This problem was first brought to my attention by David Leith in a paper he gave on Athenaeus of Attalia’s theory of the elements at Humboldt-Universität in January 2015. His talk inspired me to write this post, and to put together a forum for discussing these kinds of problems as my work on Athenaeus continues.
The pseudo-Galenic text called the Medical Definitions is one of our main sources for the lost writings of Athenaeus of Attalia. Normally, I am happy if a source has one direct quotation or excerpt from Athenaeus’ works. The Definitions has three.
Athenaeus of Attalia was a physician from the 1st c. BCE. For a time, he likely practiced medicine in Anatolia, where he became a student of the Stoic natural philosopher, Posidonius. At some point, he may have moved to Rome, but waters here are murky. All we know for sure is that he was most well known for the ancient medical school he is said to have founded. Known as the Pneumatic School, those reported to be its adherents combined Hippocratic medicine with Stoic ontology and epistemology; they read and engaged with the biological writings of Aristotle and Theophrastus; and they had close ties with Empiricism and / or Methodism. In many ways, the Pneumatic “school” manifests the kind of eclecticism we typically associate with Galen. From what we are told about him by our sources, this eclectic approach to medicine was already present in the writings of Athenaeus.
But Athenaeus’ major work, On Remedies (ΠΕΡΙ ΒΟΗΤΗΜΑΤΩΝ), is lost. Anything we know about it is known only through fragments—some excerpts preserved in later authors like Oribasius and Aëtius—and second-hand reports in Galen, the pseudo-Galenic Introduction or the Physician, and the Medical Definitions. And right now I am trying to figure out how much our sources can tell us about this lost work.
Of all these sources, the Definitions is special. It’s not only the quantity of direct quotations—which is great—but their content that is exciting. Definitions are a special kind of testimony. As the author of the Definitions tells us at the beginning his work, all the definitions collected and written down were chosen because physicians and philosophers used them as starting-points for thinking and teaching about science and medicine. As starting-points, these definitions can help us to figure out the shape of their thought. And so any definitions attributed to Athenaeus give us a good place from which to reconstruct his medical views, as well.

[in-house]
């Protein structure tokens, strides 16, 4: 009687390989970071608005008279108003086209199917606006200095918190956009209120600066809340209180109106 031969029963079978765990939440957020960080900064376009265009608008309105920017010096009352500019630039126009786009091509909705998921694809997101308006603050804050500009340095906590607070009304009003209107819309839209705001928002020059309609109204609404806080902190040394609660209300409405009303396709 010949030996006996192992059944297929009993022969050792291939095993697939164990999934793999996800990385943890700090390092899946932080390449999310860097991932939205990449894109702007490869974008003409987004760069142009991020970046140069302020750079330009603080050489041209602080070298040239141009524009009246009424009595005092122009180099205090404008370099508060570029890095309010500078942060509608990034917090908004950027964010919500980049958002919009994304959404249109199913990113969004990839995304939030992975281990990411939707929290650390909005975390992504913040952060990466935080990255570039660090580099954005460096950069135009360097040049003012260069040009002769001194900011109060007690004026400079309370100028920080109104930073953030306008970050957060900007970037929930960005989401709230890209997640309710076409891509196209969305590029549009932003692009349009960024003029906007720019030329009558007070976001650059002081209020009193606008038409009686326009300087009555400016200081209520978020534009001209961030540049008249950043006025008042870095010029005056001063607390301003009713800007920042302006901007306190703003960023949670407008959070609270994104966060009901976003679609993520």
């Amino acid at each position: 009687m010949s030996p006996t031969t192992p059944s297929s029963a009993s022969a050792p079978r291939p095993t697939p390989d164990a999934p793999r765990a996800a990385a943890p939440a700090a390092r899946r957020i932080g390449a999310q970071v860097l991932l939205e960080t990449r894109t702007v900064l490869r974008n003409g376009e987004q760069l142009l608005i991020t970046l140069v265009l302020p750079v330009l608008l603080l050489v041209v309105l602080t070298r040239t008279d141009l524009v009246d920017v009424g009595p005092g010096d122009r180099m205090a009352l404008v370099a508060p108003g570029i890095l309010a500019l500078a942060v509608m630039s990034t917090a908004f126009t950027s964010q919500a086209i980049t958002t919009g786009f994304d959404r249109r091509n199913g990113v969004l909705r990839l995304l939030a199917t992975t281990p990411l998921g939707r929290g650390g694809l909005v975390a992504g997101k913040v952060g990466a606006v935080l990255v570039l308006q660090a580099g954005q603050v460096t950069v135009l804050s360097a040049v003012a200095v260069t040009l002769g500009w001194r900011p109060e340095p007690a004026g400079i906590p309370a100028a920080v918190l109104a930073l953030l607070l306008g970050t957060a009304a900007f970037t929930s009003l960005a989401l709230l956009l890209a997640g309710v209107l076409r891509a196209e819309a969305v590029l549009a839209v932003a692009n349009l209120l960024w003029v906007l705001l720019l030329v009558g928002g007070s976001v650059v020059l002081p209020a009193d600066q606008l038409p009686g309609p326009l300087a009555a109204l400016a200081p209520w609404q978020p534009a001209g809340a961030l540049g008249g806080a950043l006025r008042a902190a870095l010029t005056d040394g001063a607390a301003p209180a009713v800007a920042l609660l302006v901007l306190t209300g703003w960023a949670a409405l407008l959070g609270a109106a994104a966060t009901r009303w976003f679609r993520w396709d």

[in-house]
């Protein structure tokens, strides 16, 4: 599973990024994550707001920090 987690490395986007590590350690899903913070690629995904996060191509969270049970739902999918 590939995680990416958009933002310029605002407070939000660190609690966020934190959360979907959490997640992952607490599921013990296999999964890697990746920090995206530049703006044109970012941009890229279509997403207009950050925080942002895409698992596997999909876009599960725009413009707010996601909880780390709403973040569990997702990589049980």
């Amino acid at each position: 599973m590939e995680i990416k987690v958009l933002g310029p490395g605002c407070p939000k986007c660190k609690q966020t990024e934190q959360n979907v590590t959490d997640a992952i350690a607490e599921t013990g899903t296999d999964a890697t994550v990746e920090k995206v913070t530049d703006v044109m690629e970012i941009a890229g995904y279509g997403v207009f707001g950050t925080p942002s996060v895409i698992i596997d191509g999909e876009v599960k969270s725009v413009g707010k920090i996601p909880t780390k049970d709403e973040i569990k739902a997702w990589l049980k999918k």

The Definitions also help us understand the medical and philosophical context Athenaeus was working in. Among the hundreds of unattributed definitions recorded in the text, there are a few I'm pretty sure were written by Athenaeus (or at least by some people sympathetic to his views); there are many other definitions written by thinkers who are hostile to him. These nameless and hidden fragments still manifest traces of the debates going on between various natural philosophers and physicians concerning the nature of the human body, of health and disease, and of the structure of science.
The Definitions, however, is a difficult text to use. If you can do your research without it, many scholars will tell you it is best to avoid it. The text of the Definitions is in bad shape. Bits and pieces were continually being added, removed, or shuffled around. And the result is a text that varies a lot from edition to edition. Kühn's text, which is a de facto standard, is especially problematic, since you would have no idea from reading it that the problem even exists. And even with an edition, centuries of corruption may have made impossible to tell what the author (or collator or editor) of the Definitions meant to attribute to particular authors.
One example of this kind of problem was discussed by David Leith in his talk at the Pneumatist workshop at Topoi, which he also organized with Orly Lewis and me. It is Definition 31, the definition of “element,” attributed to Athenaeus. Kühn’s text reads:
“31. (i) An element is the first and simplest thing out of which everything has come to be and the simplest and final thing into which everything resolves. And Athenaeus of Attaleia in the third book speaks in this way. (ii) The elements of medicine are just what some of the ancients held, the hot, the cold, the moist and the dry, the first apparent simplest and smallest things out of which humans are composed, and the last apparent simplest and smallest things into which they have their resolution.”